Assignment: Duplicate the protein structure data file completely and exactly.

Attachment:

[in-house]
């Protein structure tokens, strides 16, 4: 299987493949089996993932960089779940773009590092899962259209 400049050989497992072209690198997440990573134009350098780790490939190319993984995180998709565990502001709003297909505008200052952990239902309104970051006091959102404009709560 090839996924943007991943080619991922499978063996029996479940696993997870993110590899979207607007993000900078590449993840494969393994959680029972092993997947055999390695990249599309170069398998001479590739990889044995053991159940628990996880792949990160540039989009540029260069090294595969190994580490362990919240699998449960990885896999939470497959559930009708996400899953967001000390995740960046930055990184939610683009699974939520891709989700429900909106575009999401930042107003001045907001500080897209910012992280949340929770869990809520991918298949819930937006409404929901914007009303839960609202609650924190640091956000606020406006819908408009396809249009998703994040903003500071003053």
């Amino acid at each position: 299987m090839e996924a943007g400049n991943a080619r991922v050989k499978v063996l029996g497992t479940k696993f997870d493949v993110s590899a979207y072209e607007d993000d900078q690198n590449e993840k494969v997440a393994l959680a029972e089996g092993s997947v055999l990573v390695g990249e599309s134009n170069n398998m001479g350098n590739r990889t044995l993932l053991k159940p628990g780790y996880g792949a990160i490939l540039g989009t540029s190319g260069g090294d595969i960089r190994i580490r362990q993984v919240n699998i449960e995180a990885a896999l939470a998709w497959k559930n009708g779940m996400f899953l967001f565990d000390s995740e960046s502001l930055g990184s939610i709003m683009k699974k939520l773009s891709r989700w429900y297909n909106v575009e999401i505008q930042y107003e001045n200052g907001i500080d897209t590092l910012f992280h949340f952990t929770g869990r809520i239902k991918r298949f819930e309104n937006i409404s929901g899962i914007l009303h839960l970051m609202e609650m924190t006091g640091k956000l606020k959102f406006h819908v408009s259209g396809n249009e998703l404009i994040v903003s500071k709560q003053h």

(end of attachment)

[in-house]
């Protein structure tokens, strides 16, 4: 299987493949089996993932960089779940773009590092899962259209 400049050989497992072209690198997440990573134009350098780790490939190319993984995180998709565990502001709003297909505008200052952990239902309104970051006091959102404009709560 090839996924943007991943080619991922499978063996029996479940696993997870993110590899979207607007993000900078590449993840494969393994959680029972092993997947055999390695990249599309170069398998001479590739990889044995053991159940628990996880792949990160540039989009540029260069090294595969190994580490362990919240699998449960990885896999939470497959559930009708996400899953967001000390995740960046930055990184939610683009699974939520891709989700429900909106575009999401930042107003001045907001500080897209910012992280949340929770869990809520991918298949819930937006409404929901914007009303839960609202609650924190640091956000606020406006819908408009396809249009998703994040903003500071003053």
């Amino acid at each position: 299987m090839e996924a943007g400049n991943a080619r991922v050989k499978v063996l029996g497992t479940k696993f997870d493949v993110s590899a979207y072209e607007d993000d900078q690198n590449e993840k494969v997440a393994l959680a029972e089996g092993s997947v055999l990573v390695g990249e599309s134009n170069n398998m001479g350098n590739r990889t044995l993932l053991k159940p628990g780790y996880g792949a990160i490939l540039g989009t540029s190319g260069g090294d595969i960089r190994i580490r362990q993984v919240n699998i449960e995180a990885a896999l939470a998709w497959k559930n009708g779940m996400f899953l967001f565990d000390s995740e960046s502001l930055g990184s939610i709003m683009k699974k939520l773009s891709r989700w429900y297909n909106v575009e999401i505008q930042y107003e001045n200052g907001i500080d897209t590092l910012f992280h949340f952990t929770g869990r809520i239902k991918r298949f819930e309104n937006i409404s929901g899962i914007l009303h839960l970051m609202e609650m924190t006091g640091k956000l606020k959102f406006h819908v408009s259209g396809n249009e998703l404009i994040v903003s500071k709560q003053h």